Reece Mastin performs at Auckland's Vector Arena last
April. Photo from NZ Herald.
If you're prepared to enter a television music contest,
you'd better be ready for attention both good and bad, The
X-Factor Australia winner Reece Mastin tells Shane Gilchrist.
The last time Reece Mastin performed in New Zealand, at a
public signing session at an Auckland mall in February last
year, the event had to be cut short when several teenage
A year later, the singer, who won The X-Factor Australia in
2011 at the age of 16, will open a seven-show New Zealand
tour on a day marketed by many as an occasion when hearts are
meant to flutter.
Mastin will begin his Kiwi sojourn with a Valentine's Day
concert at the Auckland Town Hall and wind up with a concert
at the Regent Theatre, Dunedin, on February 24.
Since winning the Australian competition, Mastin has quickly
built on that success. His self-titled debut album reached No
1 and subsequently achieved platinum status, both in New
Zealand and Australia, while his recent DVD, Behind Closed
Doors, also topped the charts.
The reason for Mastin's latest visit is the promotion of his
second album. Released late last year, the 15-song Beautiful
Machine continues his run of pop-rock, radio-friendly singles
such as Shut Up And Kiss Me and Shout It Out - in short, they
are designed to prompt sing-alongs.
Yet, despite the shiny production, Mastin says he's always
been a sucker for a distorted guitar.
''When I was young, I would listen to all my dad's old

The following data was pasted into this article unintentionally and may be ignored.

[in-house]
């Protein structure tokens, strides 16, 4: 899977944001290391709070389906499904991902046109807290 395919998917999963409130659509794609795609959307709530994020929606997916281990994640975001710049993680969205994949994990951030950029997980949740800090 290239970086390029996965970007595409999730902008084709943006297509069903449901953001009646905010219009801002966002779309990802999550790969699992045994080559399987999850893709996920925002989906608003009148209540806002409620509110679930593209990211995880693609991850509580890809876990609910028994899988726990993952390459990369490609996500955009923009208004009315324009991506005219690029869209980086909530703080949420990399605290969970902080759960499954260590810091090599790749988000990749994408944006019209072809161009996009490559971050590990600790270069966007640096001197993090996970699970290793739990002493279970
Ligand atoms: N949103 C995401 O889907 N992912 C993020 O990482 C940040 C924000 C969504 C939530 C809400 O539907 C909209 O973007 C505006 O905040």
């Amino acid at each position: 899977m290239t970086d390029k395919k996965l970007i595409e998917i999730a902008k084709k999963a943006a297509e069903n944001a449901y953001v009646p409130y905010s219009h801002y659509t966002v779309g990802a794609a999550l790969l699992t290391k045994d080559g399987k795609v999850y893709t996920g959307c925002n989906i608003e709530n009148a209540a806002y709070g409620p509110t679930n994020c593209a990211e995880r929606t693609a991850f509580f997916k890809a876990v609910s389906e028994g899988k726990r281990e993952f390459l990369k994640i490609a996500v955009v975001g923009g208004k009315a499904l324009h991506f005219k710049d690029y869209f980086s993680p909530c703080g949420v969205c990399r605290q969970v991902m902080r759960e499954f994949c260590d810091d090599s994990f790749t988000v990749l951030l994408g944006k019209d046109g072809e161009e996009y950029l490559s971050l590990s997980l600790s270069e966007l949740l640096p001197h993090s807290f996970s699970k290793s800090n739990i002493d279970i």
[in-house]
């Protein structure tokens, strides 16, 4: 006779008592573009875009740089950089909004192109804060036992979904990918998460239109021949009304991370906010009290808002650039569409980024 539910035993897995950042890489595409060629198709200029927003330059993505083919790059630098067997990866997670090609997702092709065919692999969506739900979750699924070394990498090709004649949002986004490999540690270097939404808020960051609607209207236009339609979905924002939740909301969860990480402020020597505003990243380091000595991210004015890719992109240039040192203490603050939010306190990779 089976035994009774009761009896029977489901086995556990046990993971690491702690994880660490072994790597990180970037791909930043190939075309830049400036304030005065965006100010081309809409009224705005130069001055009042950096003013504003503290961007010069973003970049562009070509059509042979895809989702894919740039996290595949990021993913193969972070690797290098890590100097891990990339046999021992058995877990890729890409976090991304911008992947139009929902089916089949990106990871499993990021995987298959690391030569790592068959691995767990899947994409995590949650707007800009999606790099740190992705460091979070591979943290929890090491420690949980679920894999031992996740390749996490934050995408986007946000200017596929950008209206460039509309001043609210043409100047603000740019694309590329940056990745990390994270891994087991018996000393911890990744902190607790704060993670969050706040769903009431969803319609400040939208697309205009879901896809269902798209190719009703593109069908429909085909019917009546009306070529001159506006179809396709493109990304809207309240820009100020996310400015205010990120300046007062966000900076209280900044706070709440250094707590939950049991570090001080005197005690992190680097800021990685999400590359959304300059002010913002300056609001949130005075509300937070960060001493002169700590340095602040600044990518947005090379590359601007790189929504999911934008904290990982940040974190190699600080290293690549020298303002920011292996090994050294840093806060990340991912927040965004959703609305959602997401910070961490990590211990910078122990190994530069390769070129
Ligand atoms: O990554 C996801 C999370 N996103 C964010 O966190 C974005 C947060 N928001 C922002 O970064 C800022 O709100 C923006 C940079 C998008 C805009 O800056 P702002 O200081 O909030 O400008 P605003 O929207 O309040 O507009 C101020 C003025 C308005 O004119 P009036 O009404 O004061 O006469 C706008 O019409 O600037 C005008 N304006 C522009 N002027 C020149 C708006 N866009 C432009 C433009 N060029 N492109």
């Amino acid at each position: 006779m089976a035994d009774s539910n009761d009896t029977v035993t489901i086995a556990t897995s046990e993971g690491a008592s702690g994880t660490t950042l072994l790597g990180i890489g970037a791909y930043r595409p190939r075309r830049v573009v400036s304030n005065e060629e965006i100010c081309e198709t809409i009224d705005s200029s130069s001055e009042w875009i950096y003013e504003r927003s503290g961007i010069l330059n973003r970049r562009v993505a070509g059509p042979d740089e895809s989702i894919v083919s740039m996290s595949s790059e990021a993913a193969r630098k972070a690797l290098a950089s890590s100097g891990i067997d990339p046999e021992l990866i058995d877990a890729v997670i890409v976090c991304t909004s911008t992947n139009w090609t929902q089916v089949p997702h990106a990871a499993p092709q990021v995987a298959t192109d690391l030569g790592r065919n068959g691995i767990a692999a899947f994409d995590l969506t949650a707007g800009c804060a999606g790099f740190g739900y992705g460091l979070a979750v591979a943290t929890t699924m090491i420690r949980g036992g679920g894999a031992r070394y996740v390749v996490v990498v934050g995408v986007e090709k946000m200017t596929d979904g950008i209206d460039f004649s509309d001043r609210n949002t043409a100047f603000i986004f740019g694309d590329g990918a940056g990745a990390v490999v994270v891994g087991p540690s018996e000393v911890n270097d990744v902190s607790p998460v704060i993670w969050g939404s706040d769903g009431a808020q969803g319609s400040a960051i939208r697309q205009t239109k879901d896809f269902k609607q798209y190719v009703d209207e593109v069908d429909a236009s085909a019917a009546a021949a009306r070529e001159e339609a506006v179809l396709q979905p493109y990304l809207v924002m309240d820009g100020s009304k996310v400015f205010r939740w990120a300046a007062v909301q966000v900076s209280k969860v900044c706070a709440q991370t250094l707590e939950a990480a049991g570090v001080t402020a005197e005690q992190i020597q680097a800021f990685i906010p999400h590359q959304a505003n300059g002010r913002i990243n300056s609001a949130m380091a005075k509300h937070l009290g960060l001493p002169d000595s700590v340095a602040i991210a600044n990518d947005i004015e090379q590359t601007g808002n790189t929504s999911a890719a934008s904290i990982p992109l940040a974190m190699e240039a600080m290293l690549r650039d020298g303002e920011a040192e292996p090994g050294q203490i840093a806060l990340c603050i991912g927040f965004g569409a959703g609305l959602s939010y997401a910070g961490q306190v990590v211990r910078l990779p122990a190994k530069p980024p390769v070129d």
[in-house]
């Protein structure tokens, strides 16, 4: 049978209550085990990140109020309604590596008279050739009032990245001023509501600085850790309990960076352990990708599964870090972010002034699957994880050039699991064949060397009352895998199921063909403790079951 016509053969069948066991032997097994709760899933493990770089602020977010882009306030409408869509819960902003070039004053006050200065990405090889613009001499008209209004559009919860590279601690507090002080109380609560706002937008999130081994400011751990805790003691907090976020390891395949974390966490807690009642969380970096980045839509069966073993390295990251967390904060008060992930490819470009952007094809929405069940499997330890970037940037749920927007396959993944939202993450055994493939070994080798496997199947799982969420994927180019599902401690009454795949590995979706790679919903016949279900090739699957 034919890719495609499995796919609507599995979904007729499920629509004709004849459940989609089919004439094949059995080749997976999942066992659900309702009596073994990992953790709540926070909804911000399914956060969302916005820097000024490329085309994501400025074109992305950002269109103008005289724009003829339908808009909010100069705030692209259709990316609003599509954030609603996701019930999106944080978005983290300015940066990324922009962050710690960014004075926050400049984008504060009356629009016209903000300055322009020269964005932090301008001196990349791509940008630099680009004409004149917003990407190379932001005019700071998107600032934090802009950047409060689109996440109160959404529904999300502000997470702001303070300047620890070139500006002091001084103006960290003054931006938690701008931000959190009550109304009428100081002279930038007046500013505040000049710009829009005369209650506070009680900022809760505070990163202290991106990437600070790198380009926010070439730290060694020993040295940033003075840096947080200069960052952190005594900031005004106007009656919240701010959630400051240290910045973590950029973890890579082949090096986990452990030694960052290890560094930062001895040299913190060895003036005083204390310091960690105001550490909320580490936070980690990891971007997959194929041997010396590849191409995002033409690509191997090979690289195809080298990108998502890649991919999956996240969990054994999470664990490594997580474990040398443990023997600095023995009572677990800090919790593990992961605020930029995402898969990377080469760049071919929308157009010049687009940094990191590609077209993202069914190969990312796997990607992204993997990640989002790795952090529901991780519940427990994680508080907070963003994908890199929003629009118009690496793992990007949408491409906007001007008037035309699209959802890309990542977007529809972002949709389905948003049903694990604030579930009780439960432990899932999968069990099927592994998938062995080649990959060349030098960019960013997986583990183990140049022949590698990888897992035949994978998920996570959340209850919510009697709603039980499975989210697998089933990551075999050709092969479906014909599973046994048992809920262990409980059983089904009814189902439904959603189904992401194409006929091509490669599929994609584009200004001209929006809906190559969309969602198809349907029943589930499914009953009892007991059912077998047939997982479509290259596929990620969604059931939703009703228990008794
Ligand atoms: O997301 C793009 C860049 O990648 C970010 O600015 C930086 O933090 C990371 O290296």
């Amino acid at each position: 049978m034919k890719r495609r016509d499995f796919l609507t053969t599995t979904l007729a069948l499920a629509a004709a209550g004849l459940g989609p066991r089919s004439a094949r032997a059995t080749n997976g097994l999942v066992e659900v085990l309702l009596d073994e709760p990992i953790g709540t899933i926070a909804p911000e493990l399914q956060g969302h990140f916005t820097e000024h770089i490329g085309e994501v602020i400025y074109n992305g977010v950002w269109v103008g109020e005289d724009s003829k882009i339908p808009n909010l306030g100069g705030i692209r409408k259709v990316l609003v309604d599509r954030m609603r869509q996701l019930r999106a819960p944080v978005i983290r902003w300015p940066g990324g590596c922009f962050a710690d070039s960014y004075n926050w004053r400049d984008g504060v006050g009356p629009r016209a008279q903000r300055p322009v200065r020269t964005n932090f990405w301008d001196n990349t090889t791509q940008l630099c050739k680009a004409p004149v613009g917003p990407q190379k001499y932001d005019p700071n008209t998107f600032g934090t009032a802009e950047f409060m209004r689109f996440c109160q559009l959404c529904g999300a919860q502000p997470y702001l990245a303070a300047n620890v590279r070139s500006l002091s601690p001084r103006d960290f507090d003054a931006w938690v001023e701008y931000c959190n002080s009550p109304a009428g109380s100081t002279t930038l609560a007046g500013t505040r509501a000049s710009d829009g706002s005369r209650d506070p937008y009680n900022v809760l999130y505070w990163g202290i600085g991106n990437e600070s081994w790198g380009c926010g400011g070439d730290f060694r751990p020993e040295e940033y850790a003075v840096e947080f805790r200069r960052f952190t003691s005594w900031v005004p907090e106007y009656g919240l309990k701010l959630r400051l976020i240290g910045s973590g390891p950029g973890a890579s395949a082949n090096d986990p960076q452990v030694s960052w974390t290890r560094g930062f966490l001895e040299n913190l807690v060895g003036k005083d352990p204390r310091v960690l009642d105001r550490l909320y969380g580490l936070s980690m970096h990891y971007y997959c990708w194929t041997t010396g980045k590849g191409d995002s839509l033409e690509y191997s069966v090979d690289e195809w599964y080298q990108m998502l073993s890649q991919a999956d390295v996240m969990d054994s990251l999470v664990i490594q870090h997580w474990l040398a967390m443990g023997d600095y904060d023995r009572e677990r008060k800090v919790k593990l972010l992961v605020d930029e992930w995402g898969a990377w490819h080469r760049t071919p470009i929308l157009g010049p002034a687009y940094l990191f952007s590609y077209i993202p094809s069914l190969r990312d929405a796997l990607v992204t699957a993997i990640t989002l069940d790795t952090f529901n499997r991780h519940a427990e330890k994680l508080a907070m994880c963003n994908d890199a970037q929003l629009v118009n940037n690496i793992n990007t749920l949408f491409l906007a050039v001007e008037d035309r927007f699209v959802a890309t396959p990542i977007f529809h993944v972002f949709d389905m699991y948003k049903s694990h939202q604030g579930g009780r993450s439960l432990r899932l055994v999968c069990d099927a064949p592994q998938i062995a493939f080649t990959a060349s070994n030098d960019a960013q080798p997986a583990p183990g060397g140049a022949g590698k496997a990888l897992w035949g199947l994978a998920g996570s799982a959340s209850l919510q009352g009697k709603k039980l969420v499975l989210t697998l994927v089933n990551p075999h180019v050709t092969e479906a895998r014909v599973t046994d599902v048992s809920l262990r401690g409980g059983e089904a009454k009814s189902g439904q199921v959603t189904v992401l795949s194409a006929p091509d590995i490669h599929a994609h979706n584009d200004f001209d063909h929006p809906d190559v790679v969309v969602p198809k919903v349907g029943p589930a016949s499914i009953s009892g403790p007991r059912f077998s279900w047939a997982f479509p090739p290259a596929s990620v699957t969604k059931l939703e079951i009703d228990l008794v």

records. I got into Guns N' Roses and Aerosmith. I listen to
as much music as I can but my first love would be rock
music,'' Mastin says via cellphone as he prepares for yet
another show in Australia.
''We did a stadium tour, which was about 10 shows in
Australia, and now we are 10 shows into the regional tour,
with another eight or nine to go before we go to New
Zealand,'' he explains, adding he plans to head to Los
Angeles soon to begin work on a new batch of material.
''I have always written songs,'' Mastin says, adding he
enjoyed the process of collaborating with writers on his new
''I don't think it required any compromise. The best thing
about it is you can bounce ideas off other people. Someone
will come up with an idea that will take you to another
''It works in weird ways sometimes. For example, with Shout
It Out I had the lyrics done and we had a lot of fun mucking
about. A lot of the time I'll try to go with an idea and
it'll get twisted a little.''
On the subject of twisted, Mastin has witnessed the darker
side of media exposure. Following the announcement last year
he was dating Rhiannon Fish, an actor in Australian soap
opera Home and Away, the young woman received death threats
''At the end of the day, I know who my real fans are,''
''Now I can't even mention her name during a show without
people screaming [in support].
''I have always told others who are thinking about entering
such shows that they need to make sure they are ready for
what's going to come. It is hard work. Everything you do is
on social media or the news.''
Reece Mastin performs at the Regent Theatre, Dunedin, on
Sunday, February 24.